RIVERSIDE – Setting in motion the first phase of a “monumental” change to the face of southwest Riverside County, the Board of Supervisors today formally adopted a general environmental impact report and zoning ordinance tied to the Temecula Valley Wine Country Plan.
”Is this plan perfect? Probably not, but we’ll see what things do and don’t work,” said board Chairman Supervisor Jeff Stone, who has spearheaded efforts to get the plan turned into a reality since winning election to represent the county’s third district in 2004. ”This is about creating jobs and making southwest Riverside County a world-class wine-growing destination.”
The board in December tentatively approved a ”programmatic,” or general, EIR covering most aspects of the plan, as well as a zoning ordinance that identified specific locations throughout a 25,000-acre space that will be carved out for business and residential growth. County staff had to modify some elements at the board’s direction, delaying formal approval until today.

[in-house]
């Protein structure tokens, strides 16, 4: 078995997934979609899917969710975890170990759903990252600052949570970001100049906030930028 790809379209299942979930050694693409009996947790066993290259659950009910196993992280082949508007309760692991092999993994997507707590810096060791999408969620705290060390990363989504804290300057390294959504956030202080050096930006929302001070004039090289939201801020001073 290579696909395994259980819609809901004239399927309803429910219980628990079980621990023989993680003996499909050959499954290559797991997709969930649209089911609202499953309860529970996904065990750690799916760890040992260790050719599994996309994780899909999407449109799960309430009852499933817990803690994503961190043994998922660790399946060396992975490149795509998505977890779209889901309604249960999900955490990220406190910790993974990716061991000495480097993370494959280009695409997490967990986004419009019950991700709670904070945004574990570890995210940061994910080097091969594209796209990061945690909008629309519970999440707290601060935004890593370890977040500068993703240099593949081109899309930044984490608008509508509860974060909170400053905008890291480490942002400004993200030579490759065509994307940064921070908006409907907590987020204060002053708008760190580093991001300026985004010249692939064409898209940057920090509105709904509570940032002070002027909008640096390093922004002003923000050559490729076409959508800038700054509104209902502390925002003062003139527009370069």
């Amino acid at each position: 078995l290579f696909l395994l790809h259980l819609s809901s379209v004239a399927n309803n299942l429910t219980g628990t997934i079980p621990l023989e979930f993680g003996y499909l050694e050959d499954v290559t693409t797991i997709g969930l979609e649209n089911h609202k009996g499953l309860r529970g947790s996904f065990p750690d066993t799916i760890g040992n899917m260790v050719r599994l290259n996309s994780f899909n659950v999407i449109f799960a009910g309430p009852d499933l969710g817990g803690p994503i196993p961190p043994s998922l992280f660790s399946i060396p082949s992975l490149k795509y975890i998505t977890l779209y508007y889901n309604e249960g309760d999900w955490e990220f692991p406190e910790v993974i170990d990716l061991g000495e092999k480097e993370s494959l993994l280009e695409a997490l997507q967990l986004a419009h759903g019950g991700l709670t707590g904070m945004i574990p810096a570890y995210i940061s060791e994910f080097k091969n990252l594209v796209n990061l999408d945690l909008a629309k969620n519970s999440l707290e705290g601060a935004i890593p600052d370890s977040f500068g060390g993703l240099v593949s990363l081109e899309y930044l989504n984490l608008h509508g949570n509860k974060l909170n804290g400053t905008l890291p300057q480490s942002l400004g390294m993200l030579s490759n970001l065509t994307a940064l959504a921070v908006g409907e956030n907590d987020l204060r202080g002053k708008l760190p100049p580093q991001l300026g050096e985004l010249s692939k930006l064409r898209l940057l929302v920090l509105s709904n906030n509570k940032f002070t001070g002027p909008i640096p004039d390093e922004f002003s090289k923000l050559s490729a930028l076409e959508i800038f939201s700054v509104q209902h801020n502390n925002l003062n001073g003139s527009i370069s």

”There’ll be further changes as we move forward toward implementation,” Stone said. ”The board reserves the right to amend the plan. This is a monumental undertaking as we go from (42 vintners) to 105.”
Stone noted that amendments to the plan since December included a provision mandating that amplification systems used to play music for weddings, parties and other events at wineries be restricted to indoors — addressing concerns expressed by area homeowners’ associations worried about preservation of residents’ quality of life.
The environmental assessment addresses the overall feasibility of the plan. However, individual projects that arise within the wine country will still require separate hearings and approvals, according to Stone.
Only one property owner spoke against the general plan amendment, saying his 78-acre property off of Warren Road should not fall under any of the new zoning designations specified in the plan. He vowed to litigate.
As part of the wine country makeover, an unincorporated area with boundaries three miles north of the San Diego County line, just east of Temecula, south of Lake Skinner and northwest of Vail Lake, will be broken into four districts: equestrian, existing, residential and winery.
The area is home to 42 vintners.
Preparing the area for expansion will require new infrastructure, more government services and accommodations for existing residents and businesses — all of which pose challenges, though most of them can be mitigated, according to a 700-page report prepared by the Transportation and Land Management Agency.
The board directed county staff to return with an update on plan implementation in one year.